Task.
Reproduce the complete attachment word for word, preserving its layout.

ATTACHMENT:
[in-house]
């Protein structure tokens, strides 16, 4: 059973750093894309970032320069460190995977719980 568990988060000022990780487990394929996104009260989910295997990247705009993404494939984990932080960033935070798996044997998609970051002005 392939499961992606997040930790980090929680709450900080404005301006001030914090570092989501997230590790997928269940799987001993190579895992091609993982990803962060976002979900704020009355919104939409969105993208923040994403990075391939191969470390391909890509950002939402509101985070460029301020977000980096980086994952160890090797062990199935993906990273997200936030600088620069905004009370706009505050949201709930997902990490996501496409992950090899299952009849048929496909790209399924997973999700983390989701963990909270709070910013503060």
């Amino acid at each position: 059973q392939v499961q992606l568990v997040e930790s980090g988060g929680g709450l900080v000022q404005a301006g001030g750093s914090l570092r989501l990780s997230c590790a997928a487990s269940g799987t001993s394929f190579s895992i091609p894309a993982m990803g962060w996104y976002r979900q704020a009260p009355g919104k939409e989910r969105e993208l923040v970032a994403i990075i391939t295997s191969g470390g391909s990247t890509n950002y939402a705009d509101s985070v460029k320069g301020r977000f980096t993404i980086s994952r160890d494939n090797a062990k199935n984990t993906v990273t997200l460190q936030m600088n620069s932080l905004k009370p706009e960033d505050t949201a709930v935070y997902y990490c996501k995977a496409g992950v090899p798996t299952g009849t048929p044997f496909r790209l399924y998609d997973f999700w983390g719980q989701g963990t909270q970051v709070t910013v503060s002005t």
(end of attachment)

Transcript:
[in-house]
């Protein structure tokens, strides 16, 4: 059973750093894309970032320069460190995977719980 568990988060000022990780487990394929996104009260989910295997990247705009993404494939984990932080960033935070798996044997998609970051002005 392939499961992606997040930790980090929680709450900080404005301006001030914090570092989501997230590790997928269940799987001993190579895992091609993982990803962060976002979900704020009355919104939409969105993208923040994403990075391939191969470390391909890509950002939402509101985070460029301020977000980096980086994952160890090797062990199935993906990273997200936030600088620069905004009370706009505050949201709930997902990490996501496409992950090899299952009849048929496909790209399924997973999700983390989701963990909270709070910013503060």
């Amino acid at each position: 059973q392939v499961q992606l568990v997040e930790s980090g988060g929680g709450l900080v000022q404005a301006g001030g750093s914090l570092r989501l990780s997230c590790a997928a487990s269940g799987t001993s394929f190579s895992i091609p894309a993982m990803g962060w996104y976002r979900q704020a009260p009355g919104k939409e989910r969105e993208l923040v970032a994403i990075i391939t295997s191969g470390g391909s990247t890509n950002y939402a705009d509101s985070v460029k320069g301020r977000f980096t993404i980086s994952r160890d494939n090797a062990k199935n984990t993906v990273t997200l460190q936030m600088n620069s932080l905004k009370p706009e960033d505050t949201a709930v935070y997902y990490c996501k995977a496409g992950v090899p798996t299952g009849t048929p044997f496909r790209l399924y998609d997973f999700w983390g719980q989701g963990t909270q970051v709070t910013v503060s002005t």